Art 215: Glorious Visions
This course will deal with the art of the Middle Ages, a time when visionary ideals and Christian religious inspiration helped artists depict unearthly realities. We will begin our examination of medieval art around the year 1000, when at least a few people expected that the end of the world was nigh. From the tenth century, we find the first great cycles of Apocalypse illustration. Byzantine and Ottonian art also expressed the sacred ceremonies of church and state. Pilgrimage to Jerusalem, Santiago, and other sacred sites inspired architecture and artwork. We will examine the cults of saints and relics, and the buildings that housed them as the great national styles of Romanesque develop in the eleventh and twelfth centuries.
In the mid-twelfth century emerges the Gothic style, which pervades all aspects of art and architecture through the years 1400 and well beyond. Architects, utilizing the daring technologies of ribbed-vault architecture and stained glass, are finally able to build the Heavenly Jerusalem on earth. At the same time, the intellects of the period cultivate a rational quest for knowledge that is inspired by Nature as well as the imagination. Elements of Gothic realism allow artists to create a virtual reality that saturates the senses in search of religious rapture and passion. At the end of the course, we will briefly examine the impact of the Black Death on artistic production in 1348 and beyond.
Lectures and assignments will be carried out according to the attached tentative daily schedule. More specific reading assignments will be made in class.
There will be three examinations, including two in-class midterms and a final. The first examination will count less, to serve as a practice experience for those who have not taken slide exams before. Theese exams may include slide identifications, identification of terms, visual comparisons, or short essays. Students should be able to identify and discuss in some detail all of the works illustrated in the texts or placed online in the class website. Exams are NOT cumulative.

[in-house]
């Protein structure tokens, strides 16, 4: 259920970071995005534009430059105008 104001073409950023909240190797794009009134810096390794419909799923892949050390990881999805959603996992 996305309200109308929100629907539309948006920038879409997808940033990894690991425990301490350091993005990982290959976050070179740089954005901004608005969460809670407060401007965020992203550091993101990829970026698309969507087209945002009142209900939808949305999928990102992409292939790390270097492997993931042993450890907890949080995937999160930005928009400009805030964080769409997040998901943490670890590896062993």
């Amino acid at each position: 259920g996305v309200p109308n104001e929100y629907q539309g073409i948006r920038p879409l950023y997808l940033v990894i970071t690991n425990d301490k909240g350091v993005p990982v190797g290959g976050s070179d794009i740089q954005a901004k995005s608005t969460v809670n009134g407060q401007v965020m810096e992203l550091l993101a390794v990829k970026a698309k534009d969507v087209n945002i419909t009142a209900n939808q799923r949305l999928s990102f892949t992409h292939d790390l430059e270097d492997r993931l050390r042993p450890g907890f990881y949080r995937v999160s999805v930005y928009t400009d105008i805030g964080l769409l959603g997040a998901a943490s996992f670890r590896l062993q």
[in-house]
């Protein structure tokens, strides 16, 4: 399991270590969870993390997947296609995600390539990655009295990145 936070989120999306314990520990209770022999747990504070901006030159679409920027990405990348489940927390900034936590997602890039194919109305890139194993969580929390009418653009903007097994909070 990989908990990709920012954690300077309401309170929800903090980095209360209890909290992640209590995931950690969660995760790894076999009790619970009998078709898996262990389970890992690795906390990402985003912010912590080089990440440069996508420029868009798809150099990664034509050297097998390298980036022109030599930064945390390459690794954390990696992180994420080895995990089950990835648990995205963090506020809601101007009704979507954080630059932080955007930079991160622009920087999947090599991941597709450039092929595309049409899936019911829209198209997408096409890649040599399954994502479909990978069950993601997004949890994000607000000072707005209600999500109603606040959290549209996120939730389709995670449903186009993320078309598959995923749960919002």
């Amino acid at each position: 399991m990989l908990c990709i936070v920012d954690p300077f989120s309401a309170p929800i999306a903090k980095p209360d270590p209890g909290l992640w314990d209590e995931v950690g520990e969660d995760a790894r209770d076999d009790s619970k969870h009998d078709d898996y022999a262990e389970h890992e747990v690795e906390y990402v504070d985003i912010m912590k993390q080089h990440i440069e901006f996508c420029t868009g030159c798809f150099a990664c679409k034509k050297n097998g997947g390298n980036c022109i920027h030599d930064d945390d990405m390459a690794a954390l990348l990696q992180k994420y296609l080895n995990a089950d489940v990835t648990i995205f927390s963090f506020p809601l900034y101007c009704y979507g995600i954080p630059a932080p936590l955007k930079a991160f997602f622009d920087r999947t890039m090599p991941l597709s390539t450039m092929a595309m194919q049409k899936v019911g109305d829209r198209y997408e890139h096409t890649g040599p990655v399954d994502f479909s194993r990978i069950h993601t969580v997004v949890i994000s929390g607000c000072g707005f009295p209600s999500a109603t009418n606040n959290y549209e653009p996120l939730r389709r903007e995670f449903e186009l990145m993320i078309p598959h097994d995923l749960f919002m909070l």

This class requires two shorter papers on assigned topics. Details of the assignments will be made available in class in a timely fashion.
|Attendance and Participation|
Students are expected to attend all class meetings and contribute to the discussion.
Comparison between Morgan and Bamberg Apocalypse images.
Topics to be announced.
|February 19, Monday, in class, on Part I||10%|
|April 2, Wednesday, in class, on Part II||20%|
|Final Exam (A) Friday, May 4, 9-12 am on Part III.||20%|
Class lectures and study images have been placed online in a password-protected area. For information about how to access this material, please contact the professor.
Electronic Editions Required and supplemental readings will be placed online or passed out in class. Specific assignments for class discussion will be clearly announced in class ahead of time, and will be listed on the updated Daily Schedule online.
Students are responsible for all material presented in the textbooks and daily lectures. Specific assignments in the books by Petzold and Camille will not be made, but students are expected to follow along as the class progresses through the material. In some cases, the lectures and the textbooks will present different approaches to the same materials.
For a more medieval look to this page, install the gothic font Satanick, available from from FontFreak.